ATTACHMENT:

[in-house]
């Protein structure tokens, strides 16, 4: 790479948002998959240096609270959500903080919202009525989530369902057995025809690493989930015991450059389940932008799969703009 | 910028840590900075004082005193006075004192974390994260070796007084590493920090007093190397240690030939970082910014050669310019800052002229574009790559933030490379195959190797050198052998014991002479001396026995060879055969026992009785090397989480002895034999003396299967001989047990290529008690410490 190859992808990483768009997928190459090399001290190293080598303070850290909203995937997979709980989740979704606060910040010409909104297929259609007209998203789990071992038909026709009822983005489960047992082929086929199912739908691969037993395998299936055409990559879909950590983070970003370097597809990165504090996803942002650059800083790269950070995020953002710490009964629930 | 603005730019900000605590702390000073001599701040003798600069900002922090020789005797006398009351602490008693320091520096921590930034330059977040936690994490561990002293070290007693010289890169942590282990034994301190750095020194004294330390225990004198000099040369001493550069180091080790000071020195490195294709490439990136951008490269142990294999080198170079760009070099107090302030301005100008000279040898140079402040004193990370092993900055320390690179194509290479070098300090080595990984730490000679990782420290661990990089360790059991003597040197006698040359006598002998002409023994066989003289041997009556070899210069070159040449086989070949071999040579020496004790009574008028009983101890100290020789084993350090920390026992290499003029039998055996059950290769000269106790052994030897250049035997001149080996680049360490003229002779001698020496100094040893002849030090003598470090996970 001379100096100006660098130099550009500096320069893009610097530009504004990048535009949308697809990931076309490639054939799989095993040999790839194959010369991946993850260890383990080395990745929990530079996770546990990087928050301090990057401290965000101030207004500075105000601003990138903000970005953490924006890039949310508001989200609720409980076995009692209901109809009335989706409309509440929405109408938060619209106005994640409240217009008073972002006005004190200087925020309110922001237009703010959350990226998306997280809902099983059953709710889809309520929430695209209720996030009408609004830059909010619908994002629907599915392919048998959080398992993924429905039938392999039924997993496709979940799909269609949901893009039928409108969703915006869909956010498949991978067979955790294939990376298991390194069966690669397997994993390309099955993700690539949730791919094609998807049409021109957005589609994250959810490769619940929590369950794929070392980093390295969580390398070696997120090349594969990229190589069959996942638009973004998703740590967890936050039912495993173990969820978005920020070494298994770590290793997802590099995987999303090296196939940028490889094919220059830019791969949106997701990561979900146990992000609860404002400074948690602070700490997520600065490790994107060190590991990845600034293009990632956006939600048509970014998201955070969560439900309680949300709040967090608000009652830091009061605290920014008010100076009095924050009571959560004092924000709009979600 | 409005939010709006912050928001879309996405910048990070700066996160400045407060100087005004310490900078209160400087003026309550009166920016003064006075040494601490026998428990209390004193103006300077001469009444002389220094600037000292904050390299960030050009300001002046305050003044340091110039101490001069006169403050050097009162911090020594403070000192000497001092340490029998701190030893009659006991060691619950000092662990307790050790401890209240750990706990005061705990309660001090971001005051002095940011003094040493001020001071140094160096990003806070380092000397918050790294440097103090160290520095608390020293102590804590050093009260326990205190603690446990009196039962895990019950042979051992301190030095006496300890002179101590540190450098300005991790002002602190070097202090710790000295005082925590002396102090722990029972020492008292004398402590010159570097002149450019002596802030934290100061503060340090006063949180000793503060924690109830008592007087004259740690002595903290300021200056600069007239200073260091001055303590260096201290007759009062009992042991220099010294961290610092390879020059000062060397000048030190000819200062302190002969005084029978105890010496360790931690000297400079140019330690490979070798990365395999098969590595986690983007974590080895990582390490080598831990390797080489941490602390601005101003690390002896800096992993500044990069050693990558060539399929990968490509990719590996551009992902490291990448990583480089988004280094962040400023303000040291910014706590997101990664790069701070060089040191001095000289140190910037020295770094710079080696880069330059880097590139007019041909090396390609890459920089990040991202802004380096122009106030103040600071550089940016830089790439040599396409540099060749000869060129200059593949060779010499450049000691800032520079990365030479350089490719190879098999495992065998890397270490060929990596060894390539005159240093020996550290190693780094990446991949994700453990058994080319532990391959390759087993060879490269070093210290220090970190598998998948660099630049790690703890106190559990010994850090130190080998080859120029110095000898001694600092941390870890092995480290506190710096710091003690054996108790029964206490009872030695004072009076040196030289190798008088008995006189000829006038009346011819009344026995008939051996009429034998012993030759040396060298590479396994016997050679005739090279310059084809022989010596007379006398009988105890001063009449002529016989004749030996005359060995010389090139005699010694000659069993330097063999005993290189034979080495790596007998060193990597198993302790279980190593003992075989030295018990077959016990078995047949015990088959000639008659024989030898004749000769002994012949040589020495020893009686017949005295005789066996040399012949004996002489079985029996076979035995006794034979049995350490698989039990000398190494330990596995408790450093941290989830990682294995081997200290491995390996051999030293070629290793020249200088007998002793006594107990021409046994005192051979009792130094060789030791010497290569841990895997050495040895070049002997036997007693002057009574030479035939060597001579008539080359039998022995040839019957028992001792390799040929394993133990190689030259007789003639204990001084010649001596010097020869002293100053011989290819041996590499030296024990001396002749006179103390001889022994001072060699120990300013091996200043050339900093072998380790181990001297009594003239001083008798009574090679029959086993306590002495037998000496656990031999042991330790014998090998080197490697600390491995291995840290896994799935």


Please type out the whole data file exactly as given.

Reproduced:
[in-house]
């Protein structure tokens, strides 16, 4: 790479948002998959240096609270959500903080919202009525989530369902057995025809690493989930015991450059389940932008799969703009 | 910028840590900075004082005193006075004192974390994260070796007084590493920090007093190397240690030939970082910014050669310019800052002229574009790559933030490379195959190797050198052998014991002479001396026995060879055969026992009785090397989480002895034999003396299967001989047990290529008690410490 190859992808990483768009997928190459090399001290190293080598303070850290909203995937997979709980989740979704606060910040010409909104297929259609007209998203789990071992038909026709009822983005489960047992082929086929199912739908691969037993395998299936055409990559879909950590983070970003370097597809990165504090996803942002650059800083790269950070995020953002710490009964629930 | 603005730019900000605590702390000073001599701040003798600069900002922090020789005797006398009351602490008693320091520096921590930034330059977040936690994490561990002293070290007693010289890169942590282990034994301190750095020194004294330390225990004198000099040369001493550069180091080790000071020195490195294709490439990136951008490269142990294999080198170079760009070099107090302030301005100008000279040898140079402040004193990370092993900055320390690179194509290479070098300090080595990984730490000679990782420290661990990089360790059991003597040197006698040359006598002998002409023994066989003289041997009556070899210069070159040449086989070949071999040579020496004790009574008028009983101890100290020789084993350090920390026992290499003029039998055996059950290769000269106790052994030897250049035997001149080996680049360490003229002779001698020496100094040893002849030090003598470090996970 001379100096100006660098130099550009500096320069893009610097530009504004990048535009949308697809990931076309490639054939799989095993040999790839194959010369991946993850260890383990080395990745929990530079996770546990990087928050301090990057401290965000101030207004500075105000601003990138903000970005953490924006890039949310508001989200609720409980076995009692209901109809009335989706409309509440929405109408938060619209106005994640409240217009008073972002006005004190200087925020309110922001237009703010959350990226998306997280809902099983059953709710889809309520929430695209209720996030009408609004830059909010619908994002629907599915392919048998959080398992993924429905039938392999039924997993496709979940799909269609949901893009039928409108969703915006869909956010498949991978067979955790294939990376298991390194069966690669397997994993390309099955993700690539949730791919094609998807049409021109957005589609994250959810490769619940929590369950794929070392980093390295969580390398070696997120090349594969990229190589069959996942638009973004998703740590967890936050039912495993173990969820978005920020070494298994770590290793997802590099995987999303090296196939940028490889094919220059830019791969949106997701990561979900146990992000609860404002400074948690602070700490997520600065490790994107060190590991990845600034293009990632956006939600048509970014998201955070969560439900309680949300709040967090608000009652830091009061605290920014008010100076009095924050009571959560004092924000709009979600 | 409005939010709006912050928001879309996405910048990070700066996160400045407060100087005004310490900078209160400087003026309550009166920016003064006075040494601490026998428990209390004193103006300077001469009444002389220094600037000292904050390299960030050009300001002046305050003044340091110039101490001069006169403050050097009162911090020594403070000192000497001092340490029998701190030893009659006991060691619950000092662990307790050790401890209240750990706990005061705990309660001090971001005051002095940011003094040493001020001071140094160096990003806070380092000397918050790294440097103090160290520095608390020293102590804590050093009260326990205190603690446990009196039962895990019950042979051992301190030095006496300890002179101590540190450098300005991790002002602190070097202090710790000295005082925590002396102090722990029972020492008292004398402590010159570097002149450019002596802030934290100061503060340090006063949180000793503060924690109830008592007087004259740690002595903290300021200056600069007239200073260091001055303590260096201290007759009062009992042991220099010294961290610092390879020059000062060397000048030190000819200062302190002969005084029978105890010496360790931690000297400079140019330690490979070798990365395999098969590595986690983007974590080895990582390490080598831990390797080489941490602390601005101003690390002896800096992993500044990069050693990558060539399929990968490509990719590996551009992902490291990448990583480089988004280094962040400023303000040291910014706590997101990664790069701070060089040191001095000289140190910037020295770094710079080696880069330059880097590139007019041909090396390609890459920089990040991202802004380096122009106030103040600071550089940016830089790439040599396409540099060749000869060129200059593949060779010499450049000691800032520079990365030479350089490719190879098999495992065998890397270490060929990596060894390539005159240093020996550290190693780094990446991949994700453990058994080319532990391959390759087993060879490269070093210290220090970190598998998948660099630049790690703890106190559990010994850090130190080998080859120029110095000898001694600092941390870890092995480290506190710096710091003690054996108790029964206490009872030695004072009076040196030289190798008088008995006189000829006038009346011819009344026995008939051996009429034998012993030759040396060298590479396994016997050679005739090279310059084809022989010596007379006398009988105890001063009449002529016989004749030996005359060995010389090139005699010694000659069993330097063999005993290189034979080495790596007998060193990597198993302790279980190593003992075989030295018990077959016990078995047949015990088959000639008659024989030898004749000769002994012949040589020495020893009686017949005295005789066996040399012949004996002489079985029996076979035995006794034979049995350490698989039990000398190494330990596995408790450093941290989830990682294995081997200290491995390996051999030293070629290793020249200088007998002793006594107990021409046994005192051979009792130094060789030791010497290569841990895997050495040895070049002997036997007693002057009574030479035939060597001579008539080359039998022995040839019957028992001792390799040929394993133990190689030259007789003639204990001084010649001596010097020869002293100053011989290819041996590499030296024990001396002749006179103390001889022994001072060699120990300013091996200043050339900093072998380790181990001297009594003239001083008798009574090679029959086993306590002495037998000496656990031999042991330790014998090998080197490697600390491995291995840290896994799935």